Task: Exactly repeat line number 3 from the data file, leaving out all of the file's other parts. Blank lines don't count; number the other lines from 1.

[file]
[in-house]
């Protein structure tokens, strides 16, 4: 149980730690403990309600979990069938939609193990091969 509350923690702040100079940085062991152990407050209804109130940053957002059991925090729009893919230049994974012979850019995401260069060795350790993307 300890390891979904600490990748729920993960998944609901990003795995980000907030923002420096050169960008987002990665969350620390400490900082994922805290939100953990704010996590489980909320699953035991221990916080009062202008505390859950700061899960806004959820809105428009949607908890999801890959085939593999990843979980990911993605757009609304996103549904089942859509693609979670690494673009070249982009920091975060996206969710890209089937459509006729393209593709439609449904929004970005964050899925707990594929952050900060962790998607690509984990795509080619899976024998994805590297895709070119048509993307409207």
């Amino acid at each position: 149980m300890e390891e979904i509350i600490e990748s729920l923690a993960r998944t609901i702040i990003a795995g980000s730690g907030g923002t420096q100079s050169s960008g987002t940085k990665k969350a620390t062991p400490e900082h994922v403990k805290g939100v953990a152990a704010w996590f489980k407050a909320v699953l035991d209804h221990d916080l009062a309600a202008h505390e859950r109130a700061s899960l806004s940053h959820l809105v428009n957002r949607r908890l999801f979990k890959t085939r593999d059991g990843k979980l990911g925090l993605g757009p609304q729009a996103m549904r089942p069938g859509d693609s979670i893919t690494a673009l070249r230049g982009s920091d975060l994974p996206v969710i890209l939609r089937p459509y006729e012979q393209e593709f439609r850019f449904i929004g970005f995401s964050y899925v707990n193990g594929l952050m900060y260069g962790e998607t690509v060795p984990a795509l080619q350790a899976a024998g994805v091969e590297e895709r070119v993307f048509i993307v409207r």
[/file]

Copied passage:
């Amino acid at each position: 149980m300890e390891e979904i509350i600490e990748s729920l923690a993960r998944t609901i702040i990003a795995g980000s730690g907030g923002t420096q100079s050169s960008g987002t940085k990665k969350a620390t062991p400490e900082h994922v403990k805290g939100v953990a152990a704010w996590f489980k407050a909320v699953l035991d209804h221990d916080l009062a309600a202008h505390e859950r109130a700061s899960l806004s940053h959820l809105v428009n957002r949607r908890l999801f979990k890959t085939r593999d059991g990843k979980l990911g925090l993605g757009p609304q729009a996103m549904r089942p069938g859509d693609s979670i893919t690494a673009l070249r230049g982009s920091d975060l994974p996206v969710i890209l939609r089937p459509y006729e012979q393209e593709f439609r850019f449904i929004g970005f995401s964050y899925v707990n193990g594929l952050m900060y260069g962790e998607t690509v060795p984990a795509l080619q350790a899976a024998g994805v091969e590297e895709r070119v993307f048509i993307v409207r």